Cyberwit's best book Adam Donaldson Powell: the Making of a Poet has been released
While trying to comprehend the obscure questionings arising in his heart hungry for eternity, Powell gives a modern interpretation of the Cretan myths in his Collected Poems. Then to find promising signs, he visits the Buddhist temples in Nepal.
I am highly obliged to Albert Russo for writing an excelent Foreword to my book. He is the recipient of many awards, such as The American Society of Writers Fiction Award, The British Diversity Short Story Award, several New York Poetry Forum Awards, Amelia Prose and Poetry awards and the Prix Colette, among others. He has also been nominated for the W.B. Yeats and Robert Penn Warren poetry awards. His work, which has been praised by James Baldwin, Pierre Emmanuel, Paul Willems and Edmund White, has appeared worldwide in a dozen languages. His African novels have been favorably compared to V.S. Naipaul’s work, which was honored with the Nobel Prize for Literature in 2001. He is a member of the jury for the Prix Européen and sat in 1996 on the panel of the prestigious Neustadt Prize for Literature, which often leads to the Nobel Prize. It was a wonderful opportunity to meet these two finest poets.
The chief characteristics of Powell’s works become clearly defined in his literary criticism. This brings us to a very significant question: What is the importance of Powell as a literary critic? Not being a theorist, Powell doesn’t create schools of theories to analyze the aesthetics of literature. Instead, like Dr. Johnson he "used his criticism for the practical purpose of helping others to better read and understand literature."
"My main concern is to provide authors of literary works (poetry, short stories, novellas, essays, novels etc.) and independent presses and facilitators of self-published books of quality with a new form of literary criticism: which is informative, which incites debate, which challenges author and reader, and which provides entertainment, but which at the same time functions as a marketing tool and an opportunity for authors to consider their own development and accomplishments from the perspective of another literature."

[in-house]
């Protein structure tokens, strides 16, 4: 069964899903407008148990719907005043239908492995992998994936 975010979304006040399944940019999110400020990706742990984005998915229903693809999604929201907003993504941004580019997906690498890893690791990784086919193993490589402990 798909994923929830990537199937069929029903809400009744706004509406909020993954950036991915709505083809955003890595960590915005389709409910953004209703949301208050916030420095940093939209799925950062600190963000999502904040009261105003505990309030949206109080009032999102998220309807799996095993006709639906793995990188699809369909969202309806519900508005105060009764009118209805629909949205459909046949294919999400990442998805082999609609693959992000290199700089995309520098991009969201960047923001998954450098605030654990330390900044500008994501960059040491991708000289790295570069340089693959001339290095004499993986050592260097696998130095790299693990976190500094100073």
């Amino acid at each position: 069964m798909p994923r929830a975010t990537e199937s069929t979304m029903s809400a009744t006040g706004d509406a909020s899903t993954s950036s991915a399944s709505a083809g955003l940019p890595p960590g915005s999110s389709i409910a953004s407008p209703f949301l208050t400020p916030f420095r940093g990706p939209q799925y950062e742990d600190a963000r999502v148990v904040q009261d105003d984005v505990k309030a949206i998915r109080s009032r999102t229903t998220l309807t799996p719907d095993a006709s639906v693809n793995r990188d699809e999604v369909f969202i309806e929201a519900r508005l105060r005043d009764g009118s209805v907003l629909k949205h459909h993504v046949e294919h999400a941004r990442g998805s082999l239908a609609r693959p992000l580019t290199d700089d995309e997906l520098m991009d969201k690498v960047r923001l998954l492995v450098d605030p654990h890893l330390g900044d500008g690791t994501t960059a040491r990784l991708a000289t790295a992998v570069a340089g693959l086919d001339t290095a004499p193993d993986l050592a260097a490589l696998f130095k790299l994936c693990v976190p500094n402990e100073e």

Powell admires Albert Russo’s The Crowded World of Solitude, Vol. 2. "This collection of poems denotes a clear and masterful demonstration of quality, breadth of content and form, political and social awareness, mastery of storytelling, a combination of the highly-polished and the "intentionally-
Powell’s comments about Jan Oskar Hansen (Portugal), a Norwegian expatriate, are very significant. He is very right in reminding us about "a Scandinavian social code called "Janteloven"
To write like this is quite different from T. S. Eliot. Powell is more positive than Eliot going too far in his negative outlook in The Waste Land. Powell’s great emphasis on "giving birth to the God within" (Collected Poems) and "transmuting "physicality / into crystalline light" makes us think how to bring harmony in our world. Powell himself admits that 2014 "is designed to provoke reflection. The solutions are only to be found in each and every one of us – beyond the illusions and distractions of individual and collective separation."
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Cyberwit publishes poems in English, some truly literary gems which might otherwise be unknown. Cyberwit is for poets who want to publish their poetry.